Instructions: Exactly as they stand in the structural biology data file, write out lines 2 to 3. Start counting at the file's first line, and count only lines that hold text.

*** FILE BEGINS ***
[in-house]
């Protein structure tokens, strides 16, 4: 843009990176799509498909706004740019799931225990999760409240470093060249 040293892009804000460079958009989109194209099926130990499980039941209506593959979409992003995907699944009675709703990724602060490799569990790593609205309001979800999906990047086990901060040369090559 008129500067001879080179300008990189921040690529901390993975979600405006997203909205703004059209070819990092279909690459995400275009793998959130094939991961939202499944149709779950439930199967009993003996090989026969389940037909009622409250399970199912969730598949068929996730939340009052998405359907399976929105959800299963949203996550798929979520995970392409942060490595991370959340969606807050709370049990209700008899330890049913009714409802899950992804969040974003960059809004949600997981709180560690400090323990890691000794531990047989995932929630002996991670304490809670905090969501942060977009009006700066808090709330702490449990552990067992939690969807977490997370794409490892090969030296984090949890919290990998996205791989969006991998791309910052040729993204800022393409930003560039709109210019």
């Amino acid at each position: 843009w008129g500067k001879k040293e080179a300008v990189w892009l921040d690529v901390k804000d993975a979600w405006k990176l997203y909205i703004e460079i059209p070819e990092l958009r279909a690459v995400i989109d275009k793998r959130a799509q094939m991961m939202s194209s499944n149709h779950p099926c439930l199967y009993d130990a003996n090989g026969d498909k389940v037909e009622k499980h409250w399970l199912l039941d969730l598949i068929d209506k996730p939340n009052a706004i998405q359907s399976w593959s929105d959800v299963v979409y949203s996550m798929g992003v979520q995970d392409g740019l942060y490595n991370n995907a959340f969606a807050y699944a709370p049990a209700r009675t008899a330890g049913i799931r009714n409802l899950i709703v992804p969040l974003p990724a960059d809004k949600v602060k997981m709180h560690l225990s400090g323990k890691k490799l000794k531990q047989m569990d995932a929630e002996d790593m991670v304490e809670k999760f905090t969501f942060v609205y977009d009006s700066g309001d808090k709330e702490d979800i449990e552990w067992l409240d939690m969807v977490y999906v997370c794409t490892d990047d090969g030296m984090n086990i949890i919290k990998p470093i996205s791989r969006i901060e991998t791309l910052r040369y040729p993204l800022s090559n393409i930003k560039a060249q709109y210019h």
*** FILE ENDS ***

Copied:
């Protein structure tokens, strides 16, 4: 843009990176799509498909706004740019799931225990999760409240470093060249 040293892009804000460079958009989109194209099926130990499980039941209506593959979409992003995907699944009675709703990724602060490799569990790593609205309001979800999906990047086990901060040369090559 008129500067001879080179300008990189921040690529901390993975979600405006997203909205703004059209070819990092279909690459995400275009793998959130094939991961939202499944149709779950439930199967009993003996090989026969389940037909009622409250399970199912969730598949068929996730939340009052998405359907399976929105959800299963949203996550798929979520995970392409942060490595991370959340969606807050709370049990209700008899330890049913009714409802899950992804969040974003960059809004949600997981709180560690400090323990890691000794531990047989995932929630002996991670304490809670905090969501942060977009009006700066808090709330702490449990552990067992939690969807977490997370794409490892090969030296984090949890919290990998996205791989969006991998791309910052040729993204800022393409930003560039709109210019």
């Amino acid at each position: 843009w008129g500067k001879k040293e080179a300008v990189w892009l921040d690529v901390k804000d993975a979600w405006k990176l997203y909205i703004e460079i059209p070819e990092l958009r279909a690459v995400i989109d275009k793998r959130a799509q094939m991961m939202s194209s499944n149709h779950p099926c439930l199967y009993d130990a003996n090989g026969d498909k389940v037909e009622k499980h409250w399970l199912l039941d969730l598949i068929d209506k996730p939340n009052a706004i998405q359907s399976w593959s929105d959800v299963v979409y949203s996550m798929g992003v979520q995970d392409g740019l942060y490595n991370n995907a959340f969606a807050y699944a709370p049990a209700r009675t008899a330890g049913i799931r009714n409802l899950i709703v992804p969040l974003p990724a960059d809004k949600v602060k997981m709180h560690l225990s400090g323990k890691k490799l000794k531990q047989m569990d995932a929630e002996d790593m991670v304490e809670k999760f905090t969501f942060v609205y977009d009006s700066g309001d808090k709330e702490d979800i449990e552990w067992l409240d939690m969807v977490y999906v997370c794409t490892d990047d090969g030296m984090n086990i949890i919290k990998p470093i996205s791989r969006i901060e991998t791309l910052r040369y040729p993204l800022s090559n393409i930003k560039a060249q709109y210019h």